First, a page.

|Editor’s Note: In a recent exchange with David Vequist of the Center for Medical Tourism Research (CMTR), he suggested I reach out to Varsha Lafargue, founder and director of the Indian Medical Tourism Conference & Alliance (IMTCA), to discuss the conference, but more importantly, their collective effort to create a new model for accreditation. While I was interested in hearing about the IMTCA’s inaugural event, I was even more interested in learning why they were pursuing a new accreditation program. I think you’ll find the answer as interesting as I did. Medical Travel Today (MTT): Let’s start with the IMTCA. When did you first conceive of it and how did your first event go? Varsha Lafargue (VL): I’ve been working the IMTCA since 2008, but we really only just formalized it in the last eight months (July 2012). While we had numerous informal meetings about the alliance and conference during that time, the November event was our first formal effort. But let me back up to explain why I founded the IMTCA. What I observed was that at many of the other medical travel conferences only the top hospitals of the world participated. There’s not really much representation opportunity for the second- and third-tier clinics and systems. The top reasons why the smaller hospitals/clinics do not participate in several medical tourism conferences are:
- They couldn’t see how they could participate to benefit from attending these conferences in the presence of larger corporate hospitals.
- They know that most medical tourists are attracted and retained by hospitals that already are accredited, and that they were not poised to compete for international patients.
- They feel that they cannot afford to be accredited or are unaware of the modern tools that can help them with better patient and hospital management.
But interestingly enough, many of the doctors that practice in the top hospitals in India also practice at those lower-tiered facilities. While the aesthetics of the patient room may not be the same, the truth is you are getting the same surgical skill that you would get at a big name hospital, but often for half the price. Now some people might say the price difference reflects a difference in the equipment and services used in the operating room (OR). But I can tell you, I’ve done mystery shopping at numerous hospitals in India and if you compare a Tier A facility to a B or C, it’s the same or even better. That’s because many of the B/C clinics and hospitals are privately funded, often by the very same doctors who practice there. They make the purchasing decisions for the OR or lab or elsewhere based on what’s best for the quality of care. Their decision is driven by what’s going to allow them to provide the best care, to do the best job. It’s not a dollar decision like it is at bigger facilities where Boards set budgets and so forth. So the idea of IMTCA is to give representation to the “other” quality facilities in order to raise awareness for them. As for the conference, I would consider it a success. We were very pleased with the attendance (over 450) as well as the coverage it received. More than 500 media outlets covered it. I think it was a real eye-opener for many who came. We were able to demonstrate a depth of Indian options many hadn’t seen before. For example, in Hyderabad, there are over 280 hospital and clinics each staffed with highly trained physicians and staff. There are many, many affordable options. We were able to demonstrate both value and quality, and offer some very important networking opportunities. In fact, an insurance company from Fiji has now decided they want to send their covered patients to India. We consider that a big success. MTT: What’s in the works for your next event? VL: We will be hosting the next conference in October of this year in (Bangalore/Ahmedabad). Speakers will include:
- Dr. David G. Vequist – (CMTR) – New research development in medical tourism
- Dr. Pushpa M Bhargava (Scientist – Founder of CCMB) – Ethics in healthcare
- Rajeshwar Rao – (AP Chambers of Commerce) – Incentives from the government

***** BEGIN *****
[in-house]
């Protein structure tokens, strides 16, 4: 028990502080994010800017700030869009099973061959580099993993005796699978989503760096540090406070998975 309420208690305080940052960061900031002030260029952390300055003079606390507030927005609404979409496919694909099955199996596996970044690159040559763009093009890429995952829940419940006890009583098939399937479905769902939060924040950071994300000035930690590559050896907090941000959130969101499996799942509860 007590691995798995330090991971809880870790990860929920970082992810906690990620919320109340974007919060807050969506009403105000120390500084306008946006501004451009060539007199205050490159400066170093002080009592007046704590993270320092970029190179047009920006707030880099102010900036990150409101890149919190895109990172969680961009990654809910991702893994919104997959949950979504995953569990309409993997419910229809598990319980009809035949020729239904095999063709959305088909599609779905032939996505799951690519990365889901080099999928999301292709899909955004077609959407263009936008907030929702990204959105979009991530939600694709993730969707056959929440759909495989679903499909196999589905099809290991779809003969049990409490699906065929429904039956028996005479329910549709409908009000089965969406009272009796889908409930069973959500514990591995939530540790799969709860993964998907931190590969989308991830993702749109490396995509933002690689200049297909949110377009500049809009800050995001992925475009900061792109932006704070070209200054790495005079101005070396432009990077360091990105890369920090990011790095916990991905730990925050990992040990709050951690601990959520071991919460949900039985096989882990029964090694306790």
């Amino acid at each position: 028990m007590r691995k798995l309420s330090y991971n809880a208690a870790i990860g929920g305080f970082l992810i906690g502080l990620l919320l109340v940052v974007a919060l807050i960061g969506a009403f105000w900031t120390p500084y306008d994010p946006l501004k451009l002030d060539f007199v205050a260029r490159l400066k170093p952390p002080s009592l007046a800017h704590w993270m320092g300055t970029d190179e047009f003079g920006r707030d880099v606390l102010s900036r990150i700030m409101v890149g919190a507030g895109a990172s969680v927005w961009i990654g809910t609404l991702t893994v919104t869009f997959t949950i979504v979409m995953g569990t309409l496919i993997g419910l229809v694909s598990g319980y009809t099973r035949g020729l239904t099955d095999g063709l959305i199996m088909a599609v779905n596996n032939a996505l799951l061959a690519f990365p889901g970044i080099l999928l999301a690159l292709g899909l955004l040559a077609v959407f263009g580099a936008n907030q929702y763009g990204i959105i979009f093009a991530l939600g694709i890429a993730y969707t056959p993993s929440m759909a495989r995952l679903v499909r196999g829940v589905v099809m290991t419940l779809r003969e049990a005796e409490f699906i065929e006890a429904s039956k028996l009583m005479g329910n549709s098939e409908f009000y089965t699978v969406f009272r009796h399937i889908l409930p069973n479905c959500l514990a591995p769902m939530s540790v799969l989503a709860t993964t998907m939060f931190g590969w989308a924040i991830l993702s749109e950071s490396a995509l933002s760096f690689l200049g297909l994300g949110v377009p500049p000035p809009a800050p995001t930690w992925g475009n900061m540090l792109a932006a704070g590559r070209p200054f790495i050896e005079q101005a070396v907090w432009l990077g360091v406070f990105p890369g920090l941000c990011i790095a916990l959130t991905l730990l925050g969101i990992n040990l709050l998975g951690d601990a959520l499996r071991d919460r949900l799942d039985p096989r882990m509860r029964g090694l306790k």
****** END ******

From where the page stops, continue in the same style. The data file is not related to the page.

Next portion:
- Dr. Michael Guiry – (UIW) Marketing medical tourism – best practices
- Dr. Shruti Ram – (Growing need for cost effective quality life for the aging)
- Dr. Siddharth Bhalerao – (Orthodontics and Facial Cosmetology)
- Dr. Glenn Cohen (Harvard) – Legal aspects in medical tourism
- Josef Woodman (Patient Beyond Borders)
- Armando Polanco – Corporate insurance in healthcare
- Dr. Marcia Inhorn (Yale) – Fertility tourism
- Dr. KS Nayak (Reverse Medical Tourism – Nephrology)
- Dr. Udai Prakash – (Innovation in Orthopedics)
- Dr. Ravi Birla (University of Houston), (Biotechnology in Healthcare)
- Varsha Lafargue – (One HealthCare Worldwide and i-Transition) – The growing need of cost containment and quality enhancement in medical tourism.
Our topics will showcase the need, progress and opportunities in medical tourism, and engage in conversations about Best Practices and Ethics in Healthcare. It will also showcase how innovation in healthcare is playing a key role in the development of mid- to smaller-sized organizations that face fierce competition from their corporate counterparts. Registration is currently underway (click here for more information). MTT: I understand you are also involved in the launching of a new accreditation program. Tell me about that. VL: Yes, I am working with David Vequist of the CMTR on this effort. Right now there are some very good accreditation systems in place. However, the cost to acquire these is very high for the second- and third-tier organizations I was speaking of before. Personally, I don’t believe money should ever be the obstacle to improving the quality of care anywhere and ensuring patient safety. So we are working to remove that obstacle. By allowing hospitals, say four or five, to cluster together and apply, we can reduce the cost for all. The hospitals do not have to be formally affiliated but they should be in the same region. As with other accreditation programs we will evaluate things like best practices, ethics, and offer ongoing training to improve these areas. In addition, we are working to make sure our program recognizes some cultural differences in the way facilities operate. For example, the level of ethics in one country may be different for another country. Keeping a cultural mindset in mind will allow us to make a program that is respectful of those differences, but does not compromise quality. MTT: What is your timeframe for launching? VL: We are aiming for later this year. MTT: Is this an IMTCA initiative? VL: No, it’s an initiative of ONE Healthcare Worldwide (OHW). OHW believes that all individuals have the right to the best care for the best value, be it within their local area or across the world. We are aiming to raise the standards of patient care by providing a rating system that will enable all patients to share their experiences and concerns. The idea is to get the healthcare providers to step up their offering and put the “Patient First” service idea to practice. And by “patient first” I mean the good old-fashioned doctor-patient relationship where the doctors actually became a part of the patient’s life and their family. This is true, especially in India, where doctors were sought not only for medical reasons, but also became part of the social decisions. People sought the doctors’ advice on several aspects of their lives and gained tremendous social respect for their credibility. Money followed those who chose to do the right thing because their (the doctor’s) services became indispensible. In today’s scenario things are different, people’s goal have shifted from, “what can I do for my patients” to “how can I have the swankiest practice that shows my ability, fast.” We are not against corporatization of healthcare, but strongly believe in patient-centric care providers. We have interest shown from around 120 hospitals in India at this time. We intend to start there and then work out globally. We are currently working out the needs for staffing, and we’ll be putting a great deal of effort and energy into the training of the trainers. We are also trying to collaborate with regional universities to help us host the training programs. Of course, our staff will handle all data collection. MTT: What are the biggest challenges you’re currently facing? VL: Oh, there are too many but none insurmountable. Of course we are fine-tuning financial and logistical aspects. But even bigger than that is finding a way to work with the respective governmental systems and agencies. We have to help people recognize the value of the accreditation. If we can get the government officials to recognize that this is a good cause, we’ll be able to move forward faster. Already we’ve had some requests for, and provided, white papers to various Ministries of Health and Ministries of Tourism (India). I find that very promising. And I believe the fact that our conference is independently sponsored – that is, we have no affiliation with a hospital, insurer or government – also speaks to the fact that our motives and intentions are for the common good, and our aim is to provide quality care for all. How can anyone find fault with that? About Varsha Lafargue The president and CEO at i-Transition, Varsha Lafargue is the founding director for both the US-India businesses. Lafargue has 20+ years of experience working in various European, US and Indian markets in a variety of sectors. She has been collaborating with the government and the NGOs in improving education, leisure, and hospitality sectors. She is an active proponent of corporate social responsibility and ethics in work. Lafargue is also a contemporary entrepreneur in high-end retail industry, lifestyle products, infrastructure, medical tourism and global expansion.